|Publication number||US6125300 A|
|Application number||US 09/152,072|
|Publication date||Sep 26, 2000|
|Filing date||Sep 11, 1998|
|Priority date||Sep 11, 1998|
|Also published as||DE69922106D1, DE69922106T2, EP0985427A1, EP0985427B1|
|Publication number||09152072, 152072, US 6125300 A, US 6125300A, US-A-6125300, US6125300 A, US6125300A|
|Inventors||Koen J. Weijand, Robert Leinders|
|Original Assignee||Medtronic, Inc.|
|Export Citation||BiBTeX, EndNote, RefMan|
|Patent Citations (4), Non-Patent Citations (3), Referenced by (62), Classifications (8), Legal Events (6)|
|External Links: USPTO, USPTO Assignment, Espacenet|
This invention relates to implantable stimulator devices with controllable output stages for delivering stimulus pulses and, in particular, a device with output stages for enabling stimulation at two or more different sites within a patient's body at the same time.
In the field of implantable stimulator devices, there are now frequent applications where two or more stimulus pulses are delivered substantially simultaneously, or concurrently, at different sites within a patient's body. Thus, in the fields of neurostimulation and cardiac pacing, for example, the implanted system may be required to generate and deliver such concurrent pulses to two or more positions. As used herein, the terms "concurrent" and "simultaneous" are used to mean either at exactly the same time or substantially the same time, e.g., with some overlap.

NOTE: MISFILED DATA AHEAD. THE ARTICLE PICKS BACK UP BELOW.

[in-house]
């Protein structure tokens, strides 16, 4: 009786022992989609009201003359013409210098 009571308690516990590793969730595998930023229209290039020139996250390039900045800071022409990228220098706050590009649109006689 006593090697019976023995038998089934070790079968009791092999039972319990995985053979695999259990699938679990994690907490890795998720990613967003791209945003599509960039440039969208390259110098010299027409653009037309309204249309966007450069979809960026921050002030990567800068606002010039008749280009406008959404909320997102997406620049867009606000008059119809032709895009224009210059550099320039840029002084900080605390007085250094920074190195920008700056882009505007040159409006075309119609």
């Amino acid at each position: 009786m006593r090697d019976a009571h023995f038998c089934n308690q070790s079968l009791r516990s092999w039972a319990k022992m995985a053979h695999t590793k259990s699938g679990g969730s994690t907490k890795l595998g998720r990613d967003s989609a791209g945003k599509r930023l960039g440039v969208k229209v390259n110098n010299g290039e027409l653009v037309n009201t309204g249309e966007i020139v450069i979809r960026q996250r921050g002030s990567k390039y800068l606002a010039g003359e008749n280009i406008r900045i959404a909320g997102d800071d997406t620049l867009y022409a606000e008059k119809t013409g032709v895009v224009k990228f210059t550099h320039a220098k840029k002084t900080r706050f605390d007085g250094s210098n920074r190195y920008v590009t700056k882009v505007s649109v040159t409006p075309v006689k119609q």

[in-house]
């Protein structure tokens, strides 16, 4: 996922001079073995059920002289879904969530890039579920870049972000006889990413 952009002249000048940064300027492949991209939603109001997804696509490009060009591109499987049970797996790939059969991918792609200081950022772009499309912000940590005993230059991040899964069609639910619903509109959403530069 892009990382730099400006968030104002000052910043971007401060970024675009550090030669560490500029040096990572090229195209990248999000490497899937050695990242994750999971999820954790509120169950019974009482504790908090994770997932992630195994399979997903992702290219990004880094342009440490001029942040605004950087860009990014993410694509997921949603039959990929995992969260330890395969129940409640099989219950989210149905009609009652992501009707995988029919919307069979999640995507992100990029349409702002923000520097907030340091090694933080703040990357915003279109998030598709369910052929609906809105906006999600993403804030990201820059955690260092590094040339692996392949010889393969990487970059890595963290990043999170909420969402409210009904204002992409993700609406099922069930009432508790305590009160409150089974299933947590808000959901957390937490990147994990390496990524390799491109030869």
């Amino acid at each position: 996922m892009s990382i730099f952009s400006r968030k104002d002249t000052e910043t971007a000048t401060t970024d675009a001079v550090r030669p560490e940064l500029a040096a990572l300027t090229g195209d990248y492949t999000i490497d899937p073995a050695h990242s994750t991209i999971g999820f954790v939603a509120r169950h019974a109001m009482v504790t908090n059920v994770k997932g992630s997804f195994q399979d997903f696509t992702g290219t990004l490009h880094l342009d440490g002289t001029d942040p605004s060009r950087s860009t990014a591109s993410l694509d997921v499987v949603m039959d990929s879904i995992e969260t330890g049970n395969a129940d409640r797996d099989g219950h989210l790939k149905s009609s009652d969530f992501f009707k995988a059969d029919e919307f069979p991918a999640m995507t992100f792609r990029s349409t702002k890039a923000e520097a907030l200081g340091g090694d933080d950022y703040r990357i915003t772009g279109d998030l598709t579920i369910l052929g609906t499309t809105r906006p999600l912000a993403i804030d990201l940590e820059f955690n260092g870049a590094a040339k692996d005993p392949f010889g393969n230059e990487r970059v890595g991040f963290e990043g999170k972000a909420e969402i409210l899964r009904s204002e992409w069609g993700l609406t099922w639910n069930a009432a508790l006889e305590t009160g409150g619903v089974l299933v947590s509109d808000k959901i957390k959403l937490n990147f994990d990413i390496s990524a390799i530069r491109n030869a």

A problem that arises in such devices is that of cross-currents from one stimulus channel to another. If, for example, two generators deliver pulses simultaneously, and both generators are referenced to the battery of the implantable device, there may be crosstalk in the form of current flow between the separate sites, as well as current flow through the intended body loads. Such crosstalk can have a very detrimental effect on the stimulus pulse, thereby impairing the ability to properly stimulate. Another detrimental effect is that of increased current flow, and resulting battery drain, which is a serious problem for implanted systems.